I was reading an article in the Orlando Sentinel today. It seems not only do we have Burmese Pythons running/slithering wild in the state, we now have African Rock Pythons. They are typically only 16 feet long, but can grow to 20 feet. They will feed in Florida on raccoons and among other things water birds. Here is one of our local birds, the sandhill crane. I can't say they are water birds, but they are natives here. Usually seen in pairs or in families with one or two children. I often see them in nearby pastures, but have seen them on neutral grounds on busy streets and one family frequented our bank. Hope they are watching out for those pesky pythons.

Thursday, September 17, 2009

Pencils bring Mr. Vegetable

I am working with a friend on a project that requires my illustration skills. The ones I want to hone. When I grow up I want to be an illustrator. I better hurry up. Here is one of the first pieces. It is on an ancient piece of Pantone paper from college days, filed away in a flat file for all of this time. (The giant wooden flat file has lived in garages in San Antonio, Colleyville, Texas and Orlando. What a great gift this was. We bought a house in San Antonio from the architect who had retired from his practice. He was so kind. I became the owner of a giant drafting table and giant flat file due to his largesse. They are still living with me.) Back to the illustration, Mr. Vegetable. He is primarily color pencil. I haven't played with them in so long, but I love the bright colors against the smooth blue. This was a happy accident. The ease of the pencils, the portability and the fun are bringing them to the top of my materials list.
P.S. HP and Geek Squad deemed it necessary to replace my computer with a new one. Thank you to the technical powers that be for that blessing. I think I am me again.

Monday, September 14, 2009

Stay or go?

When I took the blogging class taught by Alyson Stanfield this summer we had an assignment to write a list of future topics to blog about. I tried to look forward and see what issues I would be facing as the months rolled by. To stay or to go from my public studio was a topic I listed. I am at that point now. I have stewed over this and come to the conclusion that it is better to move back to my home studio. I have learned so much being in the public space with other artists. I have also learned my audience is in a different part of the city. The drive to the small town is more than many are able to schedule in their days with children and full calendars. I understand it is a fun destination for a day trip, but a drop-in on the spur of the moment is not possible for my clients who live at least 30 minutes and a freeway away. At the end of the month I will pack up my supplies, furniture, and paintings and come home. It will be a sad time to leave great people and a little town trying so hard to become an artist community. It will also be possible to refocus on one workspace, my on-line presence, and the quiet of my empty nest.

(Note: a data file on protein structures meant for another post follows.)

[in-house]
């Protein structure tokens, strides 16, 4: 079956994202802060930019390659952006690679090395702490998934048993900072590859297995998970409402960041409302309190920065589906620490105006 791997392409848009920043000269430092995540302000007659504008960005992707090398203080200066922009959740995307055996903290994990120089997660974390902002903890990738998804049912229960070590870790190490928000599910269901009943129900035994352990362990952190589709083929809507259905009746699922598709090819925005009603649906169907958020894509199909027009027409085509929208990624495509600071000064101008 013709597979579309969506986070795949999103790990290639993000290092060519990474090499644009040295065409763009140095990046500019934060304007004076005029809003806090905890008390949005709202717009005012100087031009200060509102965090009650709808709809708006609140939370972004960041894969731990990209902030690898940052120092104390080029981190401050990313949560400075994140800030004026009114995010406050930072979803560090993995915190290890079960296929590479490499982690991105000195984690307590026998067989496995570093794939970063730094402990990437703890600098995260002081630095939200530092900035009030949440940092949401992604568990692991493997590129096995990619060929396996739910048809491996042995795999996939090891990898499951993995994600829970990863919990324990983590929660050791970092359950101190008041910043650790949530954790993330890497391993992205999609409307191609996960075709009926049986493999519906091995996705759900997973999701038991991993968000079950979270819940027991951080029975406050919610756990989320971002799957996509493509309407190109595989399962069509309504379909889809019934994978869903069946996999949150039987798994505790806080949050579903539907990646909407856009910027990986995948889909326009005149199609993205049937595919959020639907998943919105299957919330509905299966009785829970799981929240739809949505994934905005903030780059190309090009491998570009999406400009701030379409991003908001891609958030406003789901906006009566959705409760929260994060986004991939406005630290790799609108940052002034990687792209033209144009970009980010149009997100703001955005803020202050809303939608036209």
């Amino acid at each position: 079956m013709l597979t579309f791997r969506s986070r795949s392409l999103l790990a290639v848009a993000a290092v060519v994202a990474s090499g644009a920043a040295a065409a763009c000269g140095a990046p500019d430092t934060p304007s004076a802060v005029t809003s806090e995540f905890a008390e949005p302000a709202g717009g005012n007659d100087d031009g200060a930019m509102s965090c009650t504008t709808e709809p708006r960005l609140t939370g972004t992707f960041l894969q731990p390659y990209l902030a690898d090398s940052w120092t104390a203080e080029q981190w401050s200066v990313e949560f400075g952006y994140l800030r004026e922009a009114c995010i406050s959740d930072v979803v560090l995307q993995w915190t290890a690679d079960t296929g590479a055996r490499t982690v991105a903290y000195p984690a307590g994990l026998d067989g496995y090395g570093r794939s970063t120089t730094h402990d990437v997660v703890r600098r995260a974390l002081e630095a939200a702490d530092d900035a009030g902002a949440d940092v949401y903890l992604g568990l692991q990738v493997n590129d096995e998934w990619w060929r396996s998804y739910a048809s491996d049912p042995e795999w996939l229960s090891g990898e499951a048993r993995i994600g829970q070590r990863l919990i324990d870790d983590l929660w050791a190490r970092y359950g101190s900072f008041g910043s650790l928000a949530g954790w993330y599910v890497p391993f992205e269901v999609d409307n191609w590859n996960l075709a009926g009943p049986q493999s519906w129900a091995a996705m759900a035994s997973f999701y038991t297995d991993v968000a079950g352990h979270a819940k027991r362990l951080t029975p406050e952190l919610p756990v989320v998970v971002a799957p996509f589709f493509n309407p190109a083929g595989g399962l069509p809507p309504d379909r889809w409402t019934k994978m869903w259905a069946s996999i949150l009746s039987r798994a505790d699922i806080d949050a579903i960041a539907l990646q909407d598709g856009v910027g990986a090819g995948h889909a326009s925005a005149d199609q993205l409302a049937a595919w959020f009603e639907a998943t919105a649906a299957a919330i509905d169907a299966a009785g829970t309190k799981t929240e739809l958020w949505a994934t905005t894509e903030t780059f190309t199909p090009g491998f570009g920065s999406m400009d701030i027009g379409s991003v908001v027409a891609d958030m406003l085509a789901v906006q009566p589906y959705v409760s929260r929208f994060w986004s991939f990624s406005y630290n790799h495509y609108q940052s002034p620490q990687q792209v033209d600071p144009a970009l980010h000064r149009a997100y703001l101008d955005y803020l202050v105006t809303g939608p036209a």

Wednesday, September 2, 2009

Wishing I was in the west.

Sigh...the great western United States. We are home after an extended trip through Colorado, Wyoming and north to Whitefish, Montana. The mountains, the water, the flowers, the magnificence are unparallelled. I know that is trite, but it is true. These are places that touch your heart. I can't wait to go back.
Dropping our son at college was a difficult maternal moment, but he is happy and that is what is you want. Home again to Florida summer, enough said. So much time has elapsed and so much has happened that I will just pick up today and begin again.
...and the computer is still not fixed. The local Geek Squad is blaming HP, HP is looking into it. More than a month in their hands. I am adapting to an alien laptop that is trying its hardest, but just isn't the same. I will give credit when credit is due to whoever gets this fixed.